Not only was Palmyra a great metropolis of the Eastern Roman Empire, but its history reaches back and beyond in time. Archaeological explorations have revealed the site’s importance in the first Islamic age.
The suq established on the Great Colonnade (Ph. Federica Crespi)
One particular discovery that was made thanks to the work of Khaled al As’ad in collaboration with the Polish expedition concerns the sector of the Great Colonnade west of the Tetrapylon. Here a suq (a market) was uncovered.
Between the end of the 7th and the beginning of the 8th century AD, the roadway was occupied by a long row of stalls and the thoroughfare was shifted to two parallel alleyways.
Despite this significant alteration, it is very interesting to note how the main function of the Roman Great Colonnade continued unabated alongside that of the Islamic suq, given that both may be considered the very heart of the economic and commercial activity of the city.
Instead of the great roadway, two alleys, but in both cases we can imagine the noisy and bustling activity of a Middle Eastern marketplace.
Beyond the Oasis
Traces of Palmyra and its inhabitants also go beyond the city limits and surrounding territory. In order to uncover them we have to follow in the footsteps of soldiers, slaves, traders and gods.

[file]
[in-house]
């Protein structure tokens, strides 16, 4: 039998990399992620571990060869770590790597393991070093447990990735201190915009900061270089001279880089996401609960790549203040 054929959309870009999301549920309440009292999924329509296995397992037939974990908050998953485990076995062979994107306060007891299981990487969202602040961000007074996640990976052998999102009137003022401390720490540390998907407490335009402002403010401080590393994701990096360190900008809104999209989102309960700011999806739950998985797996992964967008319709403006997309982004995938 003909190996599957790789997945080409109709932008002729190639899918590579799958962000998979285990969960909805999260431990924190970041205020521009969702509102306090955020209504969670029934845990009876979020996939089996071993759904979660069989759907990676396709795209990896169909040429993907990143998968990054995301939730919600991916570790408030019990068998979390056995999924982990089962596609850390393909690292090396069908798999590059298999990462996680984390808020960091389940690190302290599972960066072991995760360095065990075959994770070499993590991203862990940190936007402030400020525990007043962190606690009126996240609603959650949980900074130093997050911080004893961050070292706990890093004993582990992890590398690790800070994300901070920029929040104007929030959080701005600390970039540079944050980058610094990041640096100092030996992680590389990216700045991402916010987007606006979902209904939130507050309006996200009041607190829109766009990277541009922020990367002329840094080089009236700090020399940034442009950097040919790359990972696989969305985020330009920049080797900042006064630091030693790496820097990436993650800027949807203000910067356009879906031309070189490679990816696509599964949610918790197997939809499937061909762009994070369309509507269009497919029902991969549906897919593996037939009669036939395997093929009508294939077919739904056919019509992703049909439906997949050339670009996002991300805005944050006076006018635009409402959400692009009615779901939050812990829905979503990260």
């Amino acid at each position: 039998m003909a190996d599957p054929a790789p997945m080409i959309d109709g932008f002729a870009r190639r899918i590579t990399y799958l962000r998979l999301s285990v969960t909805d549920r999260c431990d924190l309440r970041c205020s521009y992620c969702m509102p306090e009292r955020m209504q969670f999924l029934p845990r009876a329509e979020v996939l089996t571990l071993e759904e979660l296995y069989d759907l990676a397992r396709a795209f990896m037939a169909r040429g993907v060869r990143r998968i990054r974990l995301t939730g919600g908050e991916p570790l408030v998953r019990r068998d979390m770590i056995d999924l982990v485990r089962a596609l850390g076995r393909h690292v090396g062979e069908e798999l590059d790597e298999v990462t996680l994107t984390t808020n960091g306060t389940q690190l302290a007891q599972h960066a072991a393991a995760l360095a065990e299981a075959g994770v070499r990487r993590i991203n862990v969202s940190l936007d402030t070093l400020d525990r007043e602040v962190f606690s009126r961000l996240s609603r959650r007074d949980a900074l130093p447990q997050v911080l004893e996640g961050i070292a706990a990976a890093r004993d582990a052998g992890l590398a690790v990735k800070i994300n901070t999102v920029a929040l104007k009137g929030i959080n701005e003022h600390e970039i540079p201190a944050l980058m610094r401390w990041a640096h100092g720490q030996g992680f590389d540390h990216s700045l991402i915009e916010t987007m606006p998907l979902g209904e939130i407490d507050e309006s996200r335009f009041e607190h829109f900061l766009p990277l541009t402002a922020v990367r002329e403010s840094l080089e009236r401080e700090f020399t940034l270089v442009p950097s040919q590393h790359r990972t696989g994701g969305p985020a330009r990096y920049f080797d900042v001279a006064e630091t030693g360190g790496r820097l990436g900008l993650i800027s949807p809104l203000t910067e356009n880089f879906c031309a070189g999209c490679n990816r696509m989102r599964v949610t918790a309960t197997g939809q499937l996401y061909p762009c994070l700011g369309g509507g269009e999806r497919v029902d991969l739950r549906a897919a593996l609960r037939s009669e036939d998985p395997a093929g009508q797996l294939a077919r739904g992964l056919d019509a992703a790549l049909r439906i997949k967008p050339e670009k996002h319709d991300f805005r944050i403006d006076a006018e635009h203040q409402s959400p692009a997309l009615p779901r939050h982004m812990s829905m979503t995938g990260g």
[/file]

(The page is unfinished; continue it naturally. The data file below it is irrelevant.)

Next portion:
Dura Europos was a fortress-city situated on the Euphrates. It was controlled by the Romans from 165 to 256 AD, and here, in addition to a Christian church and a Mitreo, there was also a temple dedicated to the Palmyrene gods.
In the centre of a famous fresco can be seen the tribune of the Palmyrene auxiliaries Julius Terentius feeding the flame of a censer in the process of making a sacrifice. Behind him can be seen a standard bearer and numerous soldiers.
In the other half of the fresco, each on a pedestal, stand the three deities to whom the sacrifice is being made. They too are in military garb: Yarhibol in the middle; Aglibol to the left adorned with the rising moon; to the right, Arsu/Mars with helmet and shield.
Beneath the gods stand due female figures, richly draped with turreted crowns, representing the cities of Palmyra and Dura. Their identities are confirmed by inscriptions.
In Rome too we find representatives of the Syrian community, including Palmyra, as witnessed by places of worship. These were situated in the suburban and port area on the right bank of the river Tiber: the very heart of the commercial activities of the world’s capital city.
The earliest monument of Palmyra in Rome dates to the last years of the 1st century AD. This is an altar dedicated to Sol Sanctissimus by Tiberius Claudius Felix, his wife Claudia Helpis, his son Tiberius Claudius Alypus and by the Calbienses de cohort tertia (slaves of the emperor who worked in the great warehouses – the Horrea Galbiana – of the port).
The Palmyrene version of the inscription however differs from that in Latin (above). Here we read only the name of Tiberius Claudius Felix, the most important person, an imperial freed man (the others are indicated generically as Palmyrenes), whereas the gods receiving the sacrifice are labelled Malakbel and gods of Palmyra.
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